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Won’t Even Notice

The ride home

Summer stretches on. It rains here and there, though never as much as promised, nor nearly as much as we need. Out early on my bike I pass fields of fresh mown hay, the smell of drying grass suffusing the air, one of those smells that feels curative in some ill-defined way except perhaps in the understanding that my life would be poorer without it. In the evenings I lie in bed and listen to the boys and their friends down in the orchard. They’ve built a fire, there’s music on someone’s truck stereo, they’re jumping in the pond, and I hear splashes and laughter and the drumbeat of a new song and I suddenly feel very old, too old, and worse yet, as if I’ve somehow misspent all those years. And perhaps in some ways I have, though I’m also sure that in other ways I haven’t, and truth be told, I think that’s about the best any of us can aspire to. Life is lived in fractions. Or that’s how it seems to me, anyhow.

The next morning I move the cows to a new piece of grass. They are sleek and fat, at their peak of summer flesh. The young heifer pauses her grazing to size me up, then moves toward me. I’ve got her trained to my affections, she lets me scratch behind her ears and along her neck. She’s a fine animal, a gift from an old friend who recently sold his herd. Now his barn’s gone, too, torn down and hauled away. Grass growing where he used to milk his cows, and I do a double take every time I drive by, looking for what’s no longer there. Though one of these days soon, I bet I won’t even notice.

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Shirts and Stickers

Pumping gas in a small town not far from home, I watch a man emerge from the store. He’s 40-ish and wearing a tee shirt that reads I bust my ass so I can bust yours but he doesn’t like much of an ass-buster, frankly, either of himself or of others. He’s tall and very thin, and as he comes closer I can see clearly the sallow hue of his face. I must be staring, because he nods to me, a not unfriendly nod, then climbs into an old Nissan sedan that starts with a mufflerless rumble and accelerates through the parking lot a good bit quicker than seems strictly necessary.

I myself am wearing my Smith’s Grocery: It’s where I get all my shit!! tee shirt, which was a birthday gift from my sons, along with a hat bearing the same slogan (I try to avoid wearing them simultaneously). Smith’s is our local general store, about three miles down the Mountain Road, and while it’s not strictly true that I get all my shit there, I do get at least a goodly portion of my shit there, and therefore I feel ok about wearing the shirt. Besides, I like the slogan. It’s not so much clever as simply correct: This is how people actually talk around here. Why sugarcoat it?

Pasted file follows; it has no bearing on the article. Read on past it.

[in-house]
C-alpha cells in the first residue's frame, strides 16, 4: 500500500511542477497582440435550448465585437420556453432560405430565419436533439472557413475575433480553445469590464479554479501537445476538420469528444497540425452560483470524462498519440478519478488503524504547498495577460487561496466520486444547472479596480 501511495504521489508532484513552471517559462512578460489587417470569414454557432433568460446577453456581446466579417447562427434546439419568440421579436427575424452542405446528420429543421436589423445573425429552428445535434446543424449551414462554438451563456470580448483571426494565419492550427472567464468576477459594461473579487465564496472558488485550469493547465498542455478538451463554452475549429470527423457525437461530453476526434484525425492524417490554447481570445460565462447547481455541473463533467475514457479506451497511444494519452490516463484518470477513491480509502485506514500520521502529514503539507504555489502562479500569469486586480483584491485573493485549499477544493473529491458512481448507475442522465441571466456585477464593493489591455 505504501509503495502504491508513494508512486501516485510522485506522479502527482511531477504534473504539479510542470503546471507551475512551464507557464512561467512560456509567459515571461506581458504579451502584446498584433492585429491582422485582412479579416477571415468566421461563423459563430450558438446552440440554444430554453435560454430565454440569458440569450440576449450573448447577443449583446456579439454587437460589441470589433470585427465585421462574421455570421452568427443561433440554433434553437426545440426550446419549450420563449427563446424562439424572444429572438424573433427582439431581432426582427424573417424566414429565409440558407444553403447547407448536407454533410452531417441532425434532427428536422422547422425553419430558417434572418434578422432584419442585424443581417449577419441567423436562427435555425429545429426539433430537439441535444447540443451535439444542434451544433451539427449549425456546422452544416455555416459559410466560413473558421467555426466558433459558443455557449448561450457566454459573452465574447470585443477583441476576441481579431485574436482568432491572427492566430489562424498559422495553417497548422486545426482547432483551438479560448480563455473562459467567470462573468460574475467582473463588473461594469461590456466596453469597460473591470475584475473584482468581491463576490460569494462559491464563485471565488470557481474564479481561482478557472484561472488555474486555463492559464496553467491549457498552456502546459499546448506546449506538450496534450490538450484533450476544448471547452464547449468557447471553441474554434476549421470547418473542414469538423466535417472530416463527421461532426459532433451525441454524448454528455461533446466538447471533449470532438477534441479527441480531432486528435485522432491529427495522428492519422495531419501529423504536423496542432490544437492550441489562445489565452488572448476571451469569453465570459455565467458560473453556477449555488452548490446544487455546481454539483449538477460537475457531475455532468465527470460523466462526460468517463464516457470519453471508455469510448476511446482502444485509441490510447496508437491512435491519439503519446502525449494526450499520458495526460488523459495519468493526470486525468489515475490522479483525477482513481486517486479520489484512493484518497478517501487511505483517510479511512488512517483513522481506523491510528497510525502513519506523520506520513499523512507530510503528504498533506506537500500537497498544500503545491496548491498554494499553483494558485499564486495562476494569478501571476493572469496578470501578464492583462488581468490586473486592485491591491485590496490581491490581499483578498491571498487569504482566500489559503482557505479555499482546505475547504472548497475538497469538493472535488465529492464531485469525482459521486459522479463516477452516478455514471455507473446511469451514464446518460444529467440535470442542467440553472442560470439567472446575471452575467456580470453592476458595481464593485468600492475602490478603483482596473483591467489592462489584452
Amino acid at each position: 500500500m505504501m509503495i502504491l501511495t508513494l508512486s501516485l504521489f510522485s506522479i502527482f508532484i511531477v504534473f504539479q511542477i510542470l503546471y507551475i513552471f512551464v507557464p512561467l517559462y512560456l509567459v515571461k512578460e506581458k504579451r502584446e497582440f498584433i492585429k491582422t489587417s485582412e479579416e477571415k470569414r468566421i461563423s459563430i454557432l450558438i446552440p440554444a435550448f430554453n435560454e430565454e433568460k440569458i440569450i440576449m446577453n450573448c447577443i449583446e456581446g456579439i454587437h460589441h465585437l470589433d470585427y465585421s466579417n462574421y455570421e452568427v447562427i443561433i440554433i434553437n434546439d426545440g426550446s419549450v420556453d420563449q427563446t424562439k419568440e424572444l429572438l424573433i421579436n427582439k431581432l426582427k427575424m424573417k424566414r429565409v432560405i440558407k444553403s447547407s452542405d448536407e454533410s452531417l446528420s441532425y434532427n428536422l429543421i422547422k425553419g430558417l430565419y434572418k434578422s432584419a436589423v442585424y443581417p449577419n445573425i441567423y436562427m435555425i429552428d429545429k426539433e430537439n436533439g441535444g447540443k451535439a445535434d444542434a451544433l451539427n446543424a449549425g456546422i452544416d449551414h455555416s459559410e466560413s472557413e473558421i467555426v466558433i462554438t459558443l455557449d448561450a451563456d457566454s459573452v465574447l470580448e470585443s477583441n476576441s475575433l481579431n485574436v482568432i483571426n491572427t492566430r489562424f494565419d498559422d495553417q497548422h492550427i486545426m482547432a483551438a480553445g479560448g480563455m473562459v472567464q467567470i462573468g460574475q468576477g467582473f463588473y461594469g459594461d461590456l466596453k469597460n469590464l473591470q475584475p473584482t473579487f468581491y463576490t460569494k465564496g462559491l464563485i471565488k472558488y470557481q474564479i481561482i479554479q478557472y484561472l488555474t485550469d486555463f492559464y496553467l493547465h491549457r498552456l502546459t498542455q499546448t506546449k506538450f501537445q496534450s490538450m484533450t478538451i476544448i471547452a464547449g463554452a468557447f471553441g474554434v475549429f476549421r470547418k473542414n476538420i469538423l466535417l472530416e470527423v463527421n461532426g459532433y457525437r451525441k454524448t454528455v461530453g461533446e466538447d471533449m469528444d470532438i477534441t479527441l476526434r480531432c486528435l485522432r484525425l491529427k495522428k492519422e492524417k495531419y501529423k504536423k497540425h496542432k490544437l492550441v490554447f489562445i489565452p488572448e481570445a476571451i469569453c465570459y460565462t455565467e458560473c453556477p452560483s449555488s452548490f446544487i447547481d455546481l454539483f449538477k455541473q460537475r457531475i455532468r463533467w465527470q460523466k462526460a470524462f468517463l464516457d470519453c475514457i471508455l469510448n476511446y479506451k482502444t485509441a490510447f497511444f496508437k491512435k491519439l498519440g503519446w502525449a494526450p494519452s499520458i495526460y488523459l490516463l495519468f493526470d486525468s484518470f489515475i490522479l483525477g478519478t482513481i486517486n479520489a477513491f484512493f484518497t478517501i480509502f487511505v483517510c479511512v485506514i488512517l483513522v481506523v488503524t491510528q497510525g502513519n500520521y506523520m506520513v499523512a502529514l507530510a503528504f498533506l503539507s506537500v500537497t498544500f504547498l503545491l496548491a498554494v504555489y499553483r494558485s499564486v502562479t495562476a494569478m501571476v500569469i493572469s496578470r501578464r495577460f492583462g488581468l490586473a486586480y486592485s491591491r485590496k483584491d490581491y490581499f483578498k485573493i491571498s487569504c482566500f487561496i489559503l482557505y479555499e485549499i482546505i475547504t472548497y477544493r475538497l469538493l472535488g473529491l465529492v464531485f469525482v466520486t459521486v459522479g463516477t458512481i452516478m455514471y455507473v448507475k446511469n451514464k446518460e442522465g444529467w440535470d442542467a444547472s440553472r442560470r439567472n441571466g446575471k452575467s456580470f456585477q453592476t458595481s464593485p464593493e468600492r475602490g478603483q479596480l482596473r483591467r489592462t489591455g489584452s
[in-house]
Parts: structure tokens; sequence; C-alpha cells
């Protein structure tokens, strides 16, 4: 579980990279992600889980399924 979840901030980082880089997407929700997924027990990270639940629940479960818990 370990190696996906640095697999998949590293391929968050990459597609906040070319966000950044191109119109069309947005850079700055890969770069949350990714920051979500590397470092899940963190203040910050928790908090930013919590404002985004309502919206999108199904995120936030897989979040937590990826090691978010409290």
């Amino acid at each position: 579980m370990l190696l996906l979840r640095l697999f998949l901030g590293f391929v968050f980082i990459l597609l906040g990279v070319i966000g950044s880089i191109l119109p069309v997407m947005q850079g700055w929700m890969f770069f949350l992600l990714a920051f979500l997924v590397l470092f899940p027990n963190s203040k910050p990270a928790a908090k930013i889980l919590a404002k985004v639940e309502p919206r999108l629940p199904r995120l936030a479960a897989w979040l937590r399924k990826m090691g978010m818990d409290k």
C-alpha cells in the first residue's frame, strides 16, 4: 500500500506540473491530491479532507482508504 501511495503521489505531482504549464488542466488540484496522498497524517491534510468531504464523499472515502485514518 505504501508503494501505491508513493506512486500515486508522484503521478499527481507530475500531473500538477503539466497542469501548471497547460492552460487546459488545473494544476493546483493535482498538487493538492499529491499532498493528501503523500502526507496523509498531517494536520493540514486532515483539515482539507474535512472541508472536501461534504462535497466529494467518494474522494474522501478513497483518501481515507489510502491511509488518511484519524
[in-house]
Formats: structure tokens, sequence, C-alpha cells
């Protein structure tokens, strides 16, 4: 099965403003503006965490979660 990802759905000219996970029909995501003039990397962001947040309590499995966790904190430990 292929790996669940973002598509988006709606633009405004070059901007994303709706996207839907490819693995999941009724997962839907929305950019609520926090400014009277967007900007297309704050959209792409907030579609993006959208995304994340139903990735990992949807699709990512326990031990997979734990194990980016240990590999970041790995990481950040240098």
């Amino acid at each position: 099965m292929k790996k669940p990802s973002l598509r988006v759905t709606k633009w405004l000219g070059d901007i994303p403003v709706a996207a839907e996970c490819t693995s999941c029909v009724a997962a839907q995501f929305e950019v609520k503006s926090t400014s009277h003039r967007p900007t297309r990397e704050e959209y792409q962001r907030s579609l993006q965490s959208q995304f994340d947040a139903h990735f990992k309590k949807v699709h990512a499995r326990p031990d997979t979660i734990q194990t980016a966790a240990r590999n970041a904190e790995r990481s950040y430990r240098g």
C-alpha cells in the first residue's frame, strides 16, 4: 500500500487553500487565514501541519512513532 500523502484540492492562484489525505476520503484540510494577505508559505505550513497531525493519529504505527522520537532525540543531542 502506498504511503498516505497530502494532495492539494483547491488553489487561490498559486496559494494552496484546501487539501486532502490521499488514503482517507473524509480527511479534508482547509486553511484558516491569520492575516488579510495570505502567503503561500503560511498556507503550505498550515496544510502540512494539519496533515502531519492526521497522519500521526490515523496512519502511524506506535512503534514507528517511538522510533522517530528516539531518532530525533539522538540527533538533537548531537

One pump over from me there’s a big F350 pickup, huge and new-ish and gleaming black, and on the tinted rear window there are two big stickers. One reads Fuckin’ Mint and the other (of course, quite naturally, it only stands to reason) says Nipples Matter. And I try to run through the scenarios – any scenario would do – whereby a reasonable-thinking adult might put Fuckin’ Mint and Nipples Matter stickers on their truck. I mean, Fuckin’ Mint, now I’m down with that. Totally. I could rock a Fuckin’ Mint sticker all day long. But the Nipples Matter one throws me – is as sexist as it seems? And is it not the very pinnacle of toxic masculinity to drive around in your jacked up F350 sporting a Nipples Matter sticker for all the world to see? How might you expect the world to respond?

Or is it possible the guy’s a dairy farmer, a consideration that offers an entirely new layer of context? Because in dairy farming, you can bet your bottom dollar that nipples matter. Indeed, they’re about the most important goddam thing in the world. And how ’bout this: Maybe it’s not even a guy driving that truck; maybe it’s a woman dairy farmer! Yes. That’s it. Gotta be. Or could be, anyway.

My pump clicks off and I round up to the nearest quarter dollar (that old habit). I’m moving slowly now, for no other reason that I want to see who’s driving that truck. But the day’s a’wasting and I’ve got better things to do than obsess over the identity of whomever owns those stickers. So I hop in my car, turn the key, and get on my way.

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Chicken Wings

Just past the Price Chopper on Route 15, heading home after meeting a guy to pick up a used chainsaw for my son unless I decide to keep it for myself, I stop for a hitchhiker. His name is Ed, and he’s in his mid-60’s I guess, long black hair going grey, old tee shirt, worn-out jeans, faded tattoos on his forearms. Smoking a very thin handrolled cigarette that’s he’s considerate enough to extinguish before entering the car. Carrying a backpack and one of those reuseable shopping tote bags full of his just-bought groceries. A deli-container of chicken wings poking out the top.